It is hard to believe that another month of June has rolled around, meaning it is National Safety Month – time to focus on round-the-clock safety and health. The National Safety Council emphasizes that June is the time to stress the urgent need to reduce unintentional deaths and injuries on the road, in the workplace and at home. Week One’s focus is on “Summertime Safety” (June 1-4). “Preventing Overexertion” is the theme for Week Two (June 5 – 11). A subject that is very important to parents and teens during Week Three – “Teen Driver Safety,” (June 12-18.) Week Four, (June 19 – 25), we will emphasize safety ideas for “Preventing Slips, Trips, and Falls.” Finally, “ON the Road – OFF the Phone,” is the topic of discussion for the end of the month, (June 26 – 30.) These are all subjects that affect most all of us in one way or another.
Accidents happen every day of the year, regardless of whether it is at work, traveling, or at home. It seems that summertime does bring some unusual accidents, and one reason may be because there are so many more outdoor activities going on. Summer is the time for boating, fishing, waterskiing, canoeing, bicycling, skateboarding, swimming, and many other fun actions that may cause injuries if we aren’t careful. (For the past two weekends, we heard of two different boating incidents where young persons drowned. None of them were wearing life jackets.) Playgrounds are inviting to little ones, so there should always be adult supervision when they play on the different types of equipment.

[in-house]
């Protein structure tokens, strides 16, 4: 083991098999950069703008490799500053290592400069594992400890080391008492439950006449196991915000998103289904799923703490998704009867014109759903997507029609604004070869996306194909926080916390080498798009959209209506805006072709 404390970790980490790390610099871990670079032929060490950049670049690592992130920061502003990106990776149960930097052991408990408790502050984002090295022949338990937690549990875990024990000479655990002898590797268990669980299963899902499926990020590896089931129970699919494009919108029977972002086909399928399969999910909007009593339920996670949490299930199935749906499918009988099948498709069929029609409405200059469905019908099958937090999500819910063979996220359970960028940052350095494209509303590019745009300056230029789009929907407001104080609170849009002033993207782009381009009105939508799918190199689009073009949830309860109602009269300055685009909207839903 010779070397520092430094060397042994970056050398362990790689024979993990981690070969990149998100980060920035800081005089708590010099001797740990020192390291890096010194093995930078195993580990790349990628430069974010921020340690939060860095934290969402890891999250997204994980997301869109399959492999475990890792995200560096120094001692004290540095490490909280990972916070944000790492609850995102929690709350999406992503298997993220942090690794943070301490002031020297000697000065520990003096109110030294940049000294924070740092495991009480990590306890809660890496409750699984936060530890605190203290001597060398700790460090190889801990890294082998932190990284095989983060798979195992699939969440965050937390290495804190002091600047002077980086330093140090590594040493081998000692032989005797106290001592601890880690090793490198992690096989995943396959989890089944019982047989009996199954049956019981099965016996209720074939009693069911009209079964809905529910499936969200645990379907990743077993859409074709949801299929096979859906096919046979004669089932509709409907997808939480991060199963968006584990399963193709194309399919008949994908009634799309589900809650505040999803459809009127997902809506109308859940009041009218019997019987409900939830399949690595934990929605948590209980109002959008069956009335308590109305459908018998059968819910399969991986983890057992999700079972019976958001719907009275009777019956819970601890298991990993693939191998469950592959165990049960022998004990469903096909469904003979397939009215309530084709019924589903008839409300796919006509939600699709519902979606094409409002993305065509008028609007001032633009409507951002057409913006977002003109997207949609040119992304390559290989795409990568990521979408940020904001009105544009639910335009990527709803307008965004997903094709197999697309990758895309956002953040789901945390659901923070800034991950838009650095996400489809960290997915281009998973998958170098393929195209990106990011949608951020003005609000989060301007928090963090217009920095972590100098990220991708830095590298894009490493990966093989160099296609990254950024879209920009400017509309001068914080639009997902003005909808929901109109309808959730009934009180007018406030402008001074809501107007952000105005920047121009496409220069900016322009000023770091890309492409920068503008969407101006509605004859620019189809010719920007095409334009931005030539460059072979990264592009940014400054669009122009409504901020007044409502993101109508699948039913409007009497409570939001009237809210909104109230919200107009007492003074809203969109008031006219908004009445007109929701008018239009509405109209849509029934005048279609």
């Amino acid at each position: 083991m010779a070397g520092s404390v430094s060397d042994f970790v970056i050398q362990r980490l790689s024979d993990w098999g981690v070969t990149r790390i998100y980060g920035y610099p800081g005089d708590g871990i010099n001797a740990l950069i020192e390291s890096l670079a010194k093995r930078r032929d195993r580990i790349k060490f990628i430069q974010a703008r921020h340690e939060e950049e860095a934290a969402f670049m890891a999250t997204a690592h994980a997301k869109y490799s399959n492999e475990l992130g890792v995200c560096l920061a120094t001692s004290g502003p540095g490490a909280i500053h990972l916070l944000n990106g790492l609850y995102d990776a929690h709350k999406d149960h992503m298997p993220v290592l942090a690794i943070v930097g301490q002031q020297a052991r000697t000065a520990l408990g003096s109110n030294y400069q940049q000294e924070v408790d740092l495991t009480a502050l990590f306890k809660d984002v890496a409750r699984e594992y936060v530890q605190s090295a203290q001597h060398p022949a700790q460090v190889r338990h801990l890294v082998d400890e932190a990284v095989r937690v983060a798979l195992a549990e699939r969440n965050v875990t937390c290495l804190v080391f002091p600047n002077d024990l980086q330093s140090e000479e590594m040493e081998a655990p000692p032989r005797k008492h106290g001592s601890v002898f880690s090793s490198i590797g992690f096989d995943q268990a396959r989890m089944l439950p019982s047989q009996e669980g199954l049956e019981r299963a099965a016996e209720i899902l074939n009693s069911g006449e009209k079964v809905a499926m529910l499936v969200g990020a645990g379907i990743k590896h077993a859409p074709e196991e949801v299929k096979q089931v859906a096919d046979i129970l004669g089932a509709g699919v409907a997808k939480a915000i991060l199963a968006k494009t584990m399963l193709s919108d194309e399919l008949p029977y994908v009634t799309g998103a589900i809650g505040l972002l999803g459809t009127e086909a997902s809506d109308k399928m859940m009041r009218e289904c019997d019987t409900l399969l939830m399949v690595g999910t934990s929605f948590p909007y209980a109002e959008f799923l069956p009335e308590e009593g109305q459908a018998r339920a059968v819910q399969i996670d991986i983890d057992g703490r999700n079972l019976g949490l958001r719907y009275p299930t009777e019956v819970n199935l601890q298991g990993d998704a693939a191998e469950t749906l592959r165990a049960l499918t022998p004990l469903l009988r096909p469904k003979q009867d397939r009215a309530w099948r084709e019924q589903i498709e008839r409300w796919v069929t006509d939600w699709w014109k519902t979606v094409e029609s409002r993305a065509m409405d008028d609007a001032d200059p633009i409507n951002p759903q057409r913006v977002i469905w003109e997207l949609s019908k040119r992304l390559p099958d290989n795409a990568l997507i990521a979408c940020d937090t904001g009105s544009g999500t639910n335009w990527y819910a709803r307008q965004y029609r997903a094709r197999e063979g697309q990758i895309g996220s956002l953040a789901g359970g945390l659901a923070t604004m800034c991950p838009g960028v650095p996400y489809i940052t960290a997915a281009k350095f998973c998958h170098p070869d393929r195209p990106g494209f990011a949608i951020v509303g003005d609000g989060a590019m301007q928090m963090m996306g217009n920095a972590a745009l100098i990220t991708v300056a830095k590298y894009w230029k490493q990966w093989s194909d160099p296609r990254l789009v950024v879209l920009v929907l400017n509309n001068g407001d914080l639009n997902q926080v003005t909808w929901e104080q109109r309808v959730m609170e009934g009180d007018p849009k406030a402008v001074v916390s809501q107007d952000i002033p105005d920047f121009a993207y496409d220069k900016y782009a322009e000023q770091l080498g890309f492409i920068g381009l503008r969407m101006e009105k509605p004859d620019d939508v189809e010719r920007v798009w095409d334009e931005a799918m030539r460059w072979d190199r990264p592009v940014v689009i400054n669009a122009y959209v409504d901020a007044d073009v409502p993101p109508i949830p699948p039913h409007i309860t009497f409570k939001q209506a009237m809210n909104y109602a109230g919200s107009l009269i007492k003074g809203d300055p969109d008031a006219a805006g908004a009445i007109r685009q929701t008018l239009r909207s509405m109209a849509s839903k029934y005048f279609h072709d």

Heat is a threat to workers who must become acclimated to the change in temperatures; many times, it is a drastic change from what they are used to. They must stay hydrated and get some rest breaks in the shade during long work shifts. Teens new to working in the outdoors should be sure to drink plenty of water orpowdered drink mix, and everyone should wear sunscreen and light colored clothing. Student athletes should also stay hydrated while working out for sports.
Those who work in agriculture always face extreme weather conditions – dry, hot, windy, and sunny. Farm children need to be supervised by adults, especially while they are around water, such as ponds or tanks, and animals. There are lots of ATV riders in summer weather, as well as motorcyclists, who should know the safety rules regarding their vehicles, and wear the right gear for protection.
We hope this summer brings everything you are planning for: vacation time, relaxation, fun in the sun (don’t forget the sunscreen and sunglasses), safe trips, and the other things that many families plan for during summer months when they have school-age children. It seems there are always some types of accidents, associated with hot-weather activities, that we can’t encourage everyone enough to be extremely careful when planning vacations, trips, and yes, even work. For most of us, work marches on, so we need to make the necessary accommodations to stay cool and safe during each workday, too.
One way for young people to be safe is to have a “buddy” system. It is always better to have a friend along just in case there is a problem. One extra important reminder about summer: there will be more children playing in their front yards (and possibly the streets). So keep a watch out for them when you are driving in neighborhoods.
Have a fun and safe summer!